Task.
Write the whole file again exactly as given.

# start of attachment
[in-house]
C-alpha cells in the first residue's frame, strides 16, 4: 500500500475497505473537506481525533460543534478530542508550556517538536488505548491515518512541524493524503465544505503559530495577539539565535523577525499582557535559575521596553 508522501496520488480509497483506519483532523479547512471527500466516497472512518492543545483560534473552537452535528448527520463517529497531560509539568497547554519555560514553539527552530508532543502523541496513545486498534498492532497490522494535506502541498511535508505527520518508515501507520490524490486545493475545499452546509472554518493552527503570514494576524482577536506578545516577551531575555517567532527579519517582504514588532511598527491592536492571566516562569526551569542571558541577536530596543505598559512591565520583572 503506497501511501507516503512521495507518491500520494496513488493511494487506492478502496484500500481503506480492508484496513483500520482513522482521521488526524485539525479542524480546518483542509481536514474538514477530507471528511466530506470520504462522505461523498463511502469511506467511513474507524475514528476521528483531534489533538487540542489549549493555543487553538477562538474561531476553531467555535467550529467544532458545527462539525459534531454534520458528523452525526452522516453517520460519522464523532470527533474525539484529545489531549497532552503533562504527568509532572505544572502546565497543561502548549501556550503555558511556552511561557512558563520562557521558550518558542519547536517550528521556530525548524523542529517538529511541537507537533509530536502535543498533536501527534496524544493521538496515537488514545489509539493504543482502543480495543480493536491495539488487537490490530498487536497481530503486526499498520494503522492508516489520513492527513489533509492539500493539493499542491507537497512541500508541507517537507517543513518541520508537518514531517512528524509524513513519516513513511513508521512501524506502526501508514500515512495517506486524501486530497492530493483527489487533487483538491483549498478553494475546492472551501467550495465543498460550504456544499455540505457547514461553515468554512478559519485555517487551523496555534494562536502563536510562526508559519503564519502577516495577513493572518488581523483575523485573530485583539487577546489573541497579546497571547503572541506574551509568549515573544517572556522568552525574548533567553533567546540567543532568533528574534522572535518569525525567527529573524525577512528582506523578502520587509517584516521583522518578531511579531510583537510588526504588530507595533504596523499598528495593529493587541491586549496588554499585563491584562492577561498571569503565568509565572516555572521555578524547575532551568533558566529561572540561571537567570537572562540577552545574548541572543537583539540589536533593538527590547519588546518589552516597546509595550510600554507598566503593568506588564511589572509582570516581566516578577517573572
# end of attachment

[in-house]
C-alpha cells in the first residue's frame, strides 16, 4: 500500500475497505473537506481525533460543534478530542508550556517538536488505548491515518512541524493524503465544505503559530495577539539565535523577525499582557535559575521596553 508522501496520488480509497483506519483532523479547512471527500466516497472512518492543545483560534473552537452535528448527520463517529497531560509539568497547554519555560514553539527552530508532543502523541496513545486498534498492532497490522494535506502541498511535508505527520518508515501507520490524490486545493475545499452546509472554518493552527503570514494576524482577536506578545516577551531575555517567532527579519517582504514588532511598527491592536492571566516562569526551569542571558541577536530596543505598559512591565520583572 503506497501511501507516503512521495507518491500520494496513488493511494487506492478502496484500500481503506480492508484496513483500520482513522482521521488526524485539525479542524480546518483542509481536514474538514477530507471528511466530506470520504462522505461523498463511502469511506467511513474507524475514528476521528483531534489533538487540542489549549493555543487553538477562538474561531476553531467555535467550529467544532458545527462539525459534531454534520458528523452525526452522516453517520460519522464523532470527533474525539484529545489531549497532552503533562504527568509532572505544572502546565497543561502548549501556550503555558511556552511561557512558563520562557521558550518558542519547536517550528521556530525548524523542529517538529511541537507537533509530536502535543498533536501527534496524544493521538496515537488514545489509539493504543482502543480495543480493536491495539488487537490490530498487536497481530503486526499498520494503522492508516489520513492527513489533509492539500493539493499542491507537497512541500508541507517537507517543513518541520508537518514531517512528524509524513513519516513513511513508521512501524506502526501508514500515512495517506486524501486530497492530493483527489487533487483538491483549498478553494475546492472551501467550495465543498460550504456544499455540505457547514461553515468554512478559519485555517487551523496555534494562536502563536510562526508559519503564519502577516495577513493572518488581523483575523485573530485583539487577546489573541497579546497571547503572541506574551509568549515573544517572556522568552525574548533567553533567546540567543532568533528574534522572535518569525525567527529573524525577512528582506523578502520587509517584516521583522518578531511579531510583537510588526504588530507595533504596523499598528495593529493587541491586549496588554499585563491584562492577561498571569503565568509565572516555572521555578524547575532551568533558566529561572540561571537567570537572562540577552545574548541572543537583539540589536533593538527590547519588546518589552516597546509595550510600554507598566503593568506588564511589572509582570516581566516578577517573572